In determining whether the insurer owes a duty to the insured to defend an action brought against him, it is the general rule that the allegations of the [underlying] complaint determine the duty. Although it is true that an insurer's duty to defend flows in the first instance from the allegations of the underlying complaint, this 'general rule' does not support the proposition that a court, in a declaratory judgment proceeding where an insurer's duty to defend is at issue, may never look beyond the allegations of the underlying complaint.
Fremont Comp. Ins. Co. v. Ace-Chicago Great Dane Corp., 710 N.E.2d 132, 138 (Ill. App. 1999) (internal citations and quotation marks omitted) (alteration in original); see also Am. Econ. Ins. Co. v. Holabird & Root, 886 N.E.2d 1166, 1172 (Ill. App. 2008) ("the trial court may consider evidence beyond the underlying complaint in determining an insurer's duty to defend"). Put another way:
It is certainly true that the duty to defend flows in the first instance from the allegations in the underlying complaint; this is the concern at the initial stage of the proceedings when an insurance company encounters the primary decision of whether to defend its insured. However, if an insurer opts to file a declaratory proceeding, we believe that it may properly challenge the existence of such a duty by offering evidence to prove that the insured's actions fell within the limitations of one of the policy's exclusions.
Fid. & Cas. Co. of N.Y. v. Envirodyne Eng'rs, Inc., 461 N.E.2d 471, 473 (Ill. App. 1983); see also Nautilus Ins. Co. v. 1452-4 N. Milwaukee Ave., LLC, 562 F.3d 818, 824 (7th Cir. 2009) (citing Envirodyne Eng'rs with approval). In Pekin Insurance Co. v. Wilson, 930 N.E.2d 1011 (Ill. 2010), the Supreme Court of Illinois approved this exception. Id. at 1019-20; see Gen. Ins. Co. of Am. v. Clark Mall Corp., 644 F.3d 375, 378 (7th Cir. 2011) (noting that Wilson "cited [Envirodyne Eng'rs] with approval"). The exception has an exception of its own: "The only time such evidence should not be permitted is when it tends to determine an issue crucial to the determination of the underlying lawsuit." Envirodyne Eng'rs, 461 N.E.2d at 474; see also Ace-Chicago Great Dane Corp., 710 N.E.2d at 139 (same).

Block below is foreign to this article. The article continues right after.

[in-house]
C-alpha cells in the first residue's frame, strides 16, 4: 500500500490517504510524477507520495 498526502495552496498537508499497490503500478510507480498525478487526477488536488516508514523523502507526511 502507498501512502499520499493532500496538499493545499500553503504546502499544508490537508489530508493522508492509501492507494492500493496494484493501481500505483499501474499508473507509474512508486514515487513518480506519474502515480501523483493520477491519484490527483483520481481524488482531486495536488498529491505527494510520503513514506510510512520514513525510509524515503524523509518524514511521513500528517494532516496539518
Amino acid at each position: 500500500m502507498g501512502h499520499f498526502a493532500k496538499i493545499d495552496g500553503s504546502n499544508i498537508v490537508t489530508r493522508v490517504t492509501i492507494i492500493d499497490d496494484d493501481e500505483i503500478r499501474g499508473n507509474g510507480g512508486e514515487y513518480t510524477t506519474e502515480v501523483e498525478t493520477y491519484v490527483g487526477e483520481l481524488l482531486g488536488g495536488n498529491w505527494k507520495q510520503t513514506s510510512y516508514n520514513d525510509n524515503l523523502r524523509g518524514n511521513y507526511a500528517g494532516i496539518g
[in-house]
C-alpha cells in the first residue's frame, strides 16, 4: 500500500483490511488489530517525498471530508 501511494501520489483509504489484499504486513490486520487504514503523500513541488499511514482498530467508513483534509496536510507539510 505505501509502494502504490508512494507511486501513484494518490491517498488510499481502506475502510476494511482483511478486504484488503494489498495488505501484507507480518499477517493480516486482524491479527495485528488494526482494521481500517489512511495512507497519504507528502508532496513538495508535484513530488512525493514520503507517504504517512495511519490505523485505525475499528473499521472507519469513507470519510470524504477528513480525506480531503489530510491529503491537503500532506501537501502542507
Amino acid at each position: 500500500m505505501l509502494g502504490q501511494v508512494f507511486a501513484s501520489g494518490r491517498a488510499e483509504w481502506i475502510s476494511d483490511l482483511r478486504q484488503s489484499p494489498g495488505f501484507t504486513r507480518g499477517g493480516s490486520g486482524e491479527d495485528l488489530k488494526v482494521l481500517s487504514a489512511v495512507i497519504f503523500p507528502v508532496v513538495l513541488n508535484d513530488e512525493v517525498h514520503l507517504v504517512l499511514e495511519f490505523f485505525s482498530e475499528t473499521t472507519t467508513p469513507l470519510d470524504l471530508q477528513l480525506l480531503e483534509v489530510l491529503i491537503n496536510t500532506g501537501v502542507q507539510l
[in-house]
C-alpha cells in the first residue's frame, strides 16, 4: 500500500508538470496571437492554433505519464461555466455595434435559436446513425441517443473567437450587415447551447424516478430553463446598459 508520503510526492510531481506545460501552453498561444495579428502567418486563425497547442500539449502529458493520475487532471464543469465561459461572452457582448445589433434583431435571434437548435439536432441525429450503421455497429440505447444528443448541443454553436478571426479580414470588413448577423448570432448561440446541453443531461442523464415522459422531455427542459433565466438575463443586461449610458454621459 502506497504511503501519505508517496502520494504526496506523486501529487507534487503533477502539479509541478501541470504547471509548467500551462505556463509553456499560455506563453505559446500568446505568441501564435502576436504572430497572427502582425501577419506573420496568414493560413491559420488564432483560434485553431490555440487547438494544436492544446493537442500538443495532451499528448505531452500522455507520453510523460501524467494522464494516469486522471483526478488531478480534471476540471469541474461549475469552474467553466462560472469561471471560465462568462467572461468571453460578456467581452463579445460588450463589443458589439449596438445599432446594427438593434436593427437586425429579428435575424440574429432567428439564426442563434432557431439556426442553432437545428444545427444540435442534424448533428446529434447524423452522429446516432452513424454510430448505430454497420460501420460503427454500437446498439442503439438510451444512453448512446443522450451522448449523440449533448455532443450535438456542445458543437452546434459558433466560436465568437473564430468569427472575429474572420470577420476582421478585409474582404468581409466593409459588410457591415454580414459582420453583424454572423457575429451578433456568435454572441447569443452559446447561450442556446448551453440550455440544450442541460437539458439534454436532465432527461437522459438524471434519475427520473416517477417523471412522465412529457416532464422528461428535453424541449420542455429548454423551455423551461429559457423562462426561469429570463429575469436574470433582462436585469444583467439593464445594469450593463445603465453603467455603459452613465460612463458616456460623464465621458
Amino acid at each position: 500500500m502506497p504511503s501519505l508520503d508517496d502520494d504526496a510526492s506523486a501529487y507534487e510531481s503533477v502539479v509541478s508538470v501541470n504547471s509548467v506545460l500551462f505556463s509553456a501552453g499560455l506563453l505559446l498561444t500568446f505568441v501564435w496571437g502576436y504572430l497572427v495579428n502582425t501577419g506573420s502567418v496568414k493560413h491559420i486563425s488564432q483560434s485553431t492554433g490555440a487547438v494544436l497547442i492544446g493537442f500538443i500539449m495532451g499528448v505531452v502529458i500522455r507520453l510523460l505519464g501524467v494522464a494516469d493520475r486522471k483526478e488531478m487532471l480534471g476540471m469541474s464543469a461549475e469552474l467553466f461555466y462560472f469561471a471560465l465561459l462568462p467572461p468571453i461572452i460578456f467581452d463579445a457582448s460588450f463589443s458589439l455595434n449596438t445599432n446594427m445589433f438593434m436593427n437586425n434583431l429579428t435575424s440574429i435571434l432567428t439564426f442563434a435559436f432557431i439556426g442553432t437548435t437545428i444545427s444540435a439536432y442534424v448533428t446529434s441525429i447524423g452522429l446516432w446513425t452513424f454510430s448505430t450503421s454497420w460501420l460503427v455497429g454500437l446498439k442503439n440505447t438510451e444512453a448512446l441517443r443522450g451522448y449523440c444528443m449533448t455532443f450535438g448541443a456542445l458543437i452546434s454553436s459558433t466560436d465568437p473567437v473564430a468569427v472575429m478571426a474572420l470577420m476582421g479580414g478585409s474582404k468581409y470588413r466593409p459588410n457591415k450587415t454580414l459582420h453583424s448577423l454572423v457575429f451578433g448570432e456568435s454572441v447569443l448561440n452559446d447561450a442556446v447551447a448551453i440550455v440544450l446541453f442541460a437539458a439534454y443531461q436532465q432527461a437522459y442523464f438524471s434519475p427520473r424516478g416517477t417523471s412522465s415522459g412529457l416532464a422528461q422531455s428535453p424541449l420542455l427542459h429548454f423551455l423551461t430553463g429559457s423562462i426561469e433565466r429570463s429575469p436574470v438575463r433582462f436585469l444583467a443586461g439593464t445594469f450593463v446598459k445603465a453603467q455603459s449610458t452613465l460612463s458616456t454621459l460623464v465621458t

Application of these principles is illustrated by Ace-Chicago Great Dane Corp., where the state appellate court affirmed the trial court's decision to consider evidence outside the complaint to determine whether the occurrence in the underlying lawsuit took place outside the coverage period. 710 N.E.2d at 139. The plaintiff in the underlying case claimed that the insured had negligently disposed of evidence (a ladder) that was relevant in another suit. Id. at 136. The underlying complaint alleged that the improper disposal occurred on July 26, 1991, a date within the policy's coverage period of July 29, 1990, through July 29, 1991. Ibid. However, extrinsic evidence indisputably showed that the ladder had still been in the insured's possession as late as August 21, 1991, which meant that the insured's alleged disposal of the ladder could not have occurred during the coverage period. Id. at 139. The appellate court held that the trial court properly considered that extrinsic evidence in finding that the insured's alleged disposal of the ladder must have occurred outside the coverage period, and therefore in holding that the insurer had no duty to defend. Ibid. The evidence was permitted, the appellate court explained, because "[t]he trial court's determination in this [insurance coverage] case in no way resolve[d] the question of whether [the insured] did in fact dispose of the ladder or any other issue relating to [the insured's] alleged liability [in the underlying case]." Ibid.